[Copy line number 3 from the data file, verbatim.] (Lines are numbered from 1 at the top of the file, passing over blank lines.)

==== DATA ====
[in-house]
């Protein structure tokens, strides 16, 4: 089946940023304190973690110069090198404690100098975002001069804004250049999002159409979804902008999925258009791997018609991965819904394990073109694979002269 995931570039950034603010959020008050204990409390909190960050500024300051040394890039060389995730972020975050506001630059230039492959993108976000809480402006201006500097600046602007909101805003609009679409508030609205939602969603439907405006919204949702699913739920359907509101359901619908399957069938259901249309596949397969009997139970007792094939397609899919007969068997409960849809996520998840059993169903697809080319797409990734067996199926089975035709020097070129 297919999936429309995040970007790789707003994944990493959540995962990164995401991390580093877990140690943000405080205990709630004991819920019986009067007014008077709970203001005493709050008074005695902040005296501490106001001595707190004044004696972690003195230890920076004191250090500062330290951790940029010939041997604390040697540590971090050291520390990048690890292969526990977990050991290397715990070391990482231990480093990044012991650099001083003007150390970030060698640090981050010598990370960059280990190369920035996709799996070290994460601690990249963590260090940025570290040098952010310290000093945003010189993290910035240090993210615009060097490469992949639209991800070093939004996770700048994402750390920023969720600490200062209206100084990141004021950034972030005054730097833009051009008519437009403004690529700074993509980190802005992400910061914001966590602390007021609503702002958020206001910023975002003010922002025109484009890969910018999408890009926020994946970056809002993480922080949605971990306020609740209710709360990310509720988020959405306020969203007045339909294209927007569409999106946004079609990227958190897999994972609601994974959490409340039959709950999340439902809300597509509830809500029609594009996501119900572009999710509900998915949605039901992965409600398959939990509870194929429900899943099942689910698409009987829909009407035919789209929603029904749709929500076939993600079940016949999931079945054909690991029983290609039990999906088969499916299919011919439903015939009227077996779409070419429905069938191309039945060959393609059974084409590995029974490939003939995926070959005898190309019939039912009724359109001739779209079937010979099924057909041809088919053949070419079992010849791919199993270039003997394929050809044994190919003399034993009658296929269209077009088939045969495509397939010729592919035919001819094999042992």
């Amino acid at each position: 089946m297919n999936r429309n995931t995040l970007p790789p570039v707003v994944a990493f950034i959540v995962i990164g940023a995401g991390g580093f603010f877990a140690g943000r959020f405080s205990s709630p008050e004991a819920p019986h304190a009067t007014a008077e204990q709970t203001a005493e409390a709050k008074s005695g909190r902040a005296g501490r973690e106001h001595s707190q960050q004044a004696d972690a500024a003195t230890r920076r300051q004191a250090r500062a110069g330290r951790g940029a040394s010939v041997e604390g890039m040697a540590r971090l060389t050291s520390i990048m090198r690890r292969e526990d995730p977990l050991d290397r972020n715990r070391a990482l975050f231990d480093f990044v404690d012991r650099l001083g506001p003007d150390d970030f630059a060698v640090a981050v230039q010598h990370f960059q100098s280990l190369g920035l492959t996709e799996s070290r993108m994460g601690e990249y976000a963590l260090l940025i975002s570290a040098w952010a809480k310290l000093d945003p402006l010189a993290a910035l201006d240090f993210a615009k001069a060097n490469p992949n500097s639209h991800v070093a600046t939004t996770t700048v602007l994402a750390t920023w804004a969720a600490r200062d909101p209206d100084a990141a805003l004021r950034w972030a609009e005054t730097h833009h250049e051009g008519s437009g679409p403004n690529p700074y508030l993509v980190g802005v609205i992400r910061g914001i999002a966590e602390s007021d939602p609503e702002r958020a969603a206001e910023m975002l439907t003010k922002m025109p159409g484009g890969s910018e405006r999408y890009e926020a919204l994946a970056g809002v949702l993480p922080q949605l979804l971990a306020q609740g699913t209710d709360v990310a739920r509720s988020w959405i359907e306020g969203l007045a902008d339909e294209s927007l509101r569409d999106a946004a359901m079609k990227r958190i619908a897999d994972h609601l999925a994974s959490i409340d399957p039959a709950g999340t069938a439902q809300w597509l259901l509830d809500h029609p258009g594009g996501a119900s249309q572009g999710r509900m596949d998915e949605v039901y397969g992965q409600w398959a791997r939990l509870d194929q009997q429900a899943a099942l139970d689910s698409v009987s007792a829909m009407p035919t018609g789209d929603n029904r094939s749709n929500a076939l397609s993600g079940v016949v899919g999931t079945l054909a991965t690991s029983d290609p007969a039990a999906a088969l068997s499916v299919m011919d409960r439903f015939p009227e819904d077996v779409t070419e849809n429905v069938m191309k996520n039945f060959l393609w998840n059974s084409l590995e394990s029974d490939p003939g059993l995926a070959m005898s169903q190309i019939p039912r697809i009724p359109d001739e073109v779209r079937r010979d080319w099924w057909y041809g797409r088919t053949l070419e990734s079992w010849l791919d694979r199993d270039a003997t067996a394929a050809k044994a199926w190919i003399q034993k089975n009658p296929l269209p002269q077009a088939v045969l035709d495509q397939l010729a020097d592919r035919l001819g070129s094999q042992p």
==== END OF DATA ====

């Amino acid at each position: 089946m297919n999936r429309n995931t995040l970007p790789p570039v707003v994944a990493f950034i959540v995962i990164g940023a995401g991390g580093f603010f877990a140690g943000r959020f405080s205990s709630p008050e004991a819920p019986h304190a009067t007014a008077e204990q709970t203001a005493e409390a709050k008074s005695g909190r902040a005296g501490r973690e106001h001595s707190q960050q004044a004696d972690a500024a003195t230890r920076r300051q004191a250090r500062a110069g330290r951790g940029a040394s010939v041997e604390g890039m040697a540590r971090l060389t050291s520390i990048m090198r690890r292969e526990d995730p977990l050991d290397r972020n715990r070391a990482l975050f231990d480093f990044v404690d012991r650099l001083g506001p003007d150390d970030f630059a060698v640090a981050v230039q010598h990370f960059q100098s280990l190369g920035l492959t996709e799996s070290r993108m994460g601690e990249y976000a963590l260090l940025i975002s570290a040098w952010a809480k310290l000093d945003p402006l010189a993290a910035l201006d240090f993210a615009k001069a060097n490469p992949n500097s639209h991800v070093a600046t939004t996770t700048v602007l994402a750390t920023w804004a969720a600490r200062d909101p209206d100084a990141a805003l004021r950034w972030a609009e005054t730097h833009h250049e051009g008519s437009g679409p403004n690529p700074y508030l993509v980190g802005v609205i992400r910061g914001i999002a966590e602390s007021d939602p609503e702002r958020a969603a206001e910023m975002l439907t003010k922002m025109p159409g484009g890969s910018e405006r999408y890009e926020a919204l994946a970056g809002v949702l993480p922080q949605l979804l971990a306020q609740g699913t209710d709360v990310a739920r509720s988020w959405i359907e306020g969203l007045a902008d339909e294209s927007l509101r569409d999106a946004a359901m079609k990227r958190i619908a897999d994972h609601l999925a994974s959490i409340d399957p039959a709950g999340t069938a439902q809300w597509l259901l509830d809500h029609p258009g594009g996501a119900s249309q572009g999710r509900m596949d998915e949605v039901y397969g992965q409600w398959a791997r939990l509870d194929q009997q429900a899943a099942l139970d689910s698409v009987s007792a829909m009407p035919t018609g789209d929603n029904r094939s749709n929500a076939l397609s993600g079940v016949v899919g999931t079945l054909a991965t690991s029983d290609p007969a039990a999906a088969l068997s499916v299919m011919d409960r439903f015939p009227e819904d077996v779409t070419e849809n429905v069938m191309k996520n039945f060959l393609w998840n059974s084409l590995e394990s029974d490939p003939g059993l995926a070959m005898s169903q190309i019939p039912r697809i009724p359109d001739e073109v779209r079937r010979d080319w099924w057909y041809g797409r088919t053949l070419e990734s079992w010849l791919d694979r199993d270039a003997t067996a394929a050809k044994a199926w190919i003399q034993k089975n009658p296929l269209p002269q077009a088939v045969l035709d495509q397939l010729a020097d592919r035919l001819g070129s094999q042992p």